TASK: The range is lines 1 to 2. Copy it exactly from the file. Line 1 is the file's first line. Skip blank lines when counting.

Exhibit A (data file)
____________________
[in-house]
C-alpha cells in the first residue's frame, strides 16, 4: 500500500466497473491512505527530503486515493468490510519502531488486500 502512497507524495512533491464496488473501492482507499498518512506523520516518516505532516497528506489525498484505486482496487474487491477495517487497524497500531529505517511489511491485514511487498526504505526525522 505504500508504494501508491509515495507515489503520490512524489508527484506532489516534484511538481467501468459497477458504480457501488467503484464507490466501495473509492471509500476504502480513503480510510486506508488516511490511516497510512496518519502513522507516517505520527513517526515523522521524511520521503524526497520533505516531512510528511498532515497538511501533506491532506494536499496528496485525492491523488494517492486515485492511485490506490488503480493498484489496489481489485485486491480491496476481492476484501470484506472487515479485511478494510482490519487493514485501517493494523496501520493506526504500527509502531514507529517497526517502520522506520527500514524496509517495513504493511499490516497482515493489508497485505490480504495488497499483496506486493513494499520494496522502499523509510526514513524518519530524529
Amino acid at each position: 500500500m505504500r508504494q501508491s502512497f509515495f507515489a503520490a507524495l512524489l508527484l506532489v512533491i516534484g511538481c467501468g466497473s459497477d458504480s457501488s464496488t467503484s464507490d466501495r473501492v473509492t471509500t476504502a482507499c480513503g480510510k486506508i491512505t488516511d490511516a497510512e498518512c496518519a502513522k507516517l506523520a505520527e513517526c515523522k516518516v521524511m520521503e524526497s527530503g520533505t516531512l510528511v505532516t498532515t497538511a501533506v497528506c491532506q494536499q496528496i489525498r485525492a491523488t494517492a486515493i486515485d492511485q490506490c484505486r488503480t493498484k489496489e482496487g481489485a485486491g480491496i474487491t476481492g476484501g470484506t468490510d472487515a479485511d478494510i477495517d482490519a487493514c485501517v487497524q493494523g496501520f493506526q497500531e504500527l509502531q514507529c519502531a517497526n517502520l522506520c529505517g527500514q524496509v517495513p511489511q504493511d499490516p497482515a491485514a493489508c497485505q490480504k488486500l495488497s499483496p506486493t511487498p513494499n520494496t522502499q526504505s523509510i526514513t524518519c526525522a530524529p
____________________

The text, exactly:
[in-house]
C-alpha cells in the first residue's frame, strides 16, 4: 500500500466497473491512505527530503486515493468490510519502531488486500 502512497507524495512533491464496488473501492482507499498518512506523520516518516505532516497528506489525498484505486482496487474487491477495517487497524497500531529505517511489511491485514511487498526504505526525522 505504500508504494501508491509515495507515489503520490512524489508527484506532489516534484511538481467501468459497477458504480457501488467503484464507490466501495473509492471509500476504502480513503480510510486506508488516511490511516497510512496518519502513522507516517505520527513517526515523522521524511520521503524526497520533505516531512510528511498532515497538511501533506491532506494536499496528496485525492491523488494517492486515485492511485490506490488503480493498484489496489481489485485486491480491496476481492476484501470484506472487515479485511478494510482490519487493514485501517493494523496501520493506526504500527509502531514507529517497526517502520522506520527500514524496509517495513504493511499490516497482515493489508497485505490480504495488497499483496506486493513494499520494496522502499523509510526514513524518519530524529